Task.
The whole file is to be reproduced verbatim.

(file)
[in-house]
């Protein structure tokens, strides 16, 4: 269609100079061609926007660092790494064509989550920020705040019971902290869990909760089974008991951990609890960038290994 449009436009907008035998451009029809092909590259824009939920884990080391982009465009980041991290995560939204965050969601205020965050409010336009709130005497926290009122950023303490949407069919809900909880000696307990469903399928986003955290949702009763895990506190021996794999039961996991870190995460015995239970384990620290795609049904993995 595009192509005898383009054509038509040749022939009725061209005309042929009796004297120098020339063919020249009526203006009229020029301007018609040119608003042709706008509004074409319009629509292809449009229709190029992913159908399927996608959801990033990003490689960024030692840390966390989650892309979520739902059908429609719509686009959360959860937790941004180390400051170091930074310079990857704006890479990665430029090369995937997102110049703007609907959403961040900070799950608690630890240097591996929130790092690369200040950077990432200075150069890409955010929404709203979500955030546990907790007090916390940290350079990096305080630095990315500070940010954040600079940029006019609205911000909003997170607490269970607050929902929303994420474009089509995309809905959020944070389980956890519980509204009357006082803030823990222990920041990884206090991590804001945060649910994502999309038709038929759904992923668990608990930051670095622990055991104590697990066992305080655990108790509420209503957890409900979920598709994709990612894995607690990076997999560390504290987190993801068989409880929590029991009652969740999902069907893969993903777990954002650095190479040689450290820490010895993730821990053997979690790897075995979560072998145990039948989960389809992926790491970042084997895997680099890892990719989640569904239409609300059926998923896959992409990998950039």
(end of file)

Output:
[in-house]
């Protein structure tokens, strides 16, 4: 269609100079061609926007660092790494064509989550920020705040019971902290869990909760089974008991951990609890960038290994 449009436009907008035998451009029809092909590259824009939920884990080391982009465009980041991290995560939204965050969601205020965050409010336009709130005497926290009122950023303490949407069919809900909880000696307990469903399928986003955290949702009763895990506190021996794999039961996991870190995460015995239970384990620290795609049904993995 595009192509005898383009054509038509040749022939009725061209005309042929009796004297120098020339063919020249009526203006009229020029301007018609040119608003042709706008509004074409319009629509292809449009229709190029992913159908399927996608959801990033990003490689960024030692840390966390989650892309979520739902059908429609719509686009959360959860937790941004180390400051170091930074310079990857704006890479990665430029090369995937997102110049703007609907959403961040900070799950608690630890240097591996929130790092690369200040950077990432200075150069890409955010929404709203979500955030546990907790007090916390940290350079990096305080630095990315500070940010954040600079940029006019609205911000909003997170607490269970607050929902929303994420474009089509995309809905959020944070389980956890519980509204009357006082803030823990222990920041990884206090991590804001945060649910994502999309038709038929759904992923668990608990930051670095622990055991104590697990066992305080655990108790509420209503957890409900979920598709994709990612894995607690990076997999560390504290987190993801068989409880929590029991009652969740999902069907893969993903777990954002650095190479040689450290820490010895993730821990053997979690790897075995979560072998145990039948989960389809992926790491970042084997895997680099890892990719989640569904239409609300059926998923896959992409990998950039």